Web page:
Besides this topic, there have been also several interpretation issues with respect to certain sections of the Gambling Act as well as relating legislation, such as anti-money laundering, advertising, tax, etc. These will need to be cleared out soon.


EEGReport Magazine: As we all know, there are different regulatory models in every jurisdiction, which makes operators look twice before entering legalized markets. Is this the case of the Czech Republic? There hasn’t been a huge interest shown by the large international operators with this new regulation, do you feel that there will be new changes which are going to pave the way for a much successful market in terms of tax revenues?

Vojtech Chloupek: As far as I know, a number of major online gambling operators have applied for the Czech gambling licence and are willing to comply with the new rules, or are at least considering it. Pokerstars, for example, obtained a Czech gambling licence earlier this year. I would therefore actually say that online gambling operators have generally been interested in the Czech market but it is also fair to say, on the other hand, that some of the requirements of the new law are rather restrictive and so is the Ministry in licence proceedings.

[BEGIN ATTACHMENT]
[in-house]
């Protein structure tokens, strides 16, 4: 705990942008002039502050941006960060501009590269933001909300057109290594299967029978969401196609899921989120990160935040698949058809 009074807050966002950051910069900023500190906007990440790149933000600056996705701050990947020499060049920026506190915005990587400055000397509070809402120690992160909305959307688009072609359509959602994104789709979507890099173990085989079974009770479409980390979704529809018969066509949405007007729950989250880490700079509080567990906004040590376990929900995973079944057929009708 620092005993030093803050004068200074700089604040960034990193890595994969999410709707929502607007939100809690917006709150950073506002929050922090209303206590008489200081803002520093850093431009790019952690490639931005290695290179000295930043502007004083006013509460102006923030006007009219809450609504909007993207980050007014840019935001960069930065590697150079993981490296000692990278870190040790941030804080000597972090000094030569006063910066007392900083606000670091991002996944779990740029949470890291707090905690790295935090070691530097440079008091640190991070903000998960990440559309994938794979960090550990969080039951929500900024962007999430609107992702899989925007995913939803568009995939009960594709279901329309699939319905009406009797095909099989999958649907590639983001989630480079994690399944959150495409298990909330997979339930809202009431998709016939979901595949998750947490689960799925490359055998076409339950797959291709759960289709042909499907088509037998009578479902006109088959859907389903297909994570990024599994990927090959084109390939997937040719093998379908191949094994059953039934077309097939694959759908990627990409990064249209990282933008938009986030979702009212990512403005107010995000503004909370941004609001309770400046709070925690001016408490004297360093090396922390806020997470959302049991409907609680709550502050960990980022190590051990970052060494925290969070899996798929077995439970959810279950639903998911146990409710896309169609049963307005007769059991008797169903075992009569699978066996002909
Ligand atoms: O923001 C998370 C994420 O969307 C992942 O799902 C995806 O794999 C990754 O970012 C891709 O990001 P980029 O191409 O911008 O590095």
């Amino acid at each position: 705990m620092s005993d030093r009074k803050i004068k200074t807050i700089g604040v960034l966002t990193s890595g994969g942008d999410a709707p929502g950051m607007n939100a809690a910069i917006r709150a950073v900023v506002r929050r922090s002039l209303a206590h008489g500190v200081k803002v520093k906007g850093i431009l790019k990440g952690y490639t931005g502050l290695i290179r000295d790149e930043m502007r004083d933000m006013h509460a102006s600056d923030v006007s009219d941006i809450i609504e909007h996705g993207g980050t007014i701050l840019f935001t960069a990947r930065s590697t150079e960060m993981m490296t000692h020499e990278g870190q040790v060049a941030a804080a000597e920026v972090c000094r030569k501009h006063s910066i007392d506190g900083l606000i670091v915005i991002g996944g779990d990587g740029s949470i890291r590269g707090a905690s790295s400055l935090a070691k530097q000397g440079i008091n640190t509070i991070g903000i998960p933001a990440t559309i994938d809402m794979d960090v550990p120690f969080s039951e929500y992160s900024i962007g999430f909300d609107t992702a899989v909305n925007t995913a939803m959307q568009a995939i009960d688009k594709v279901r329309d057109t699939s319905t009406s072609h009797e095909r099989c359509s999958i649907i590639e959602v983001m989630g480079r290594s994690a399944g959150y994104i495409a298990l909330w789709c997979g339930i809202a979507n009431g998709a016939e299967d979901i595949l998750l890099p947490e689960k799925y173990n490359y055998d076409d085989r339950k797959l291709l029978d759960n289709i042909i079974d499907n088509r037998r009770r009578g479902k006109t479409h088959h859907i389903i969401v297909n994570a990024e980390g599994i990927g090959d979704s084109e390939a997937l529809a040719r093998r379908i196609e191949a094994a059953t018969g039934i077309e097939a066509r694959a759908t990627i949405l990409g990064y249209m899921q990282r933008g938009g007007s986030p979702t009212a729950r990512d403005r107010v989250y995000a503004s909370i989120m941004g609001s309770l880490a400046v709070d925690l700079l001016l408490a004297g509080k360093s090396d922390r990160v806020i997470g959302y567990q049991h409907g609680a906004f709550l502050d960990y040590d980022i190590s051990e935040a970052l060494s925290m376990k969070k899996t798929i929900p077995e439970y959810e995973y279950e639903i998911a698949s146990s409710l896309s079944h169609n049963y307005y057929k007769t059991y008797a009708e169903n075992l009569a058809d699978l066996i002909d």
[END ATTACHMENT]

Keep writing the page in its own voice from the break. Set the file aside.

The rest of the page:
With respect to land-based gambling, even though the Czech licensing procedure and overall gambling legislation is not as strict as it may be in the case of some other European countries (no state run monopoly or any total limit on the number of issued gambling licences), it is hard to expect any boom in land-based gambling in the Czech Republic any time soon. The traditional Czech gambling land-based operators have strong market positions and, given the fact that not only the online casinos’ revenues are starting to catch up with those of the land-based casinos but also the amount of funds required to open and run a new gambling venue is lower, it is not surprising that the willingness of foreign operators to invest in the brick and mortar gambling might just not be there anymore.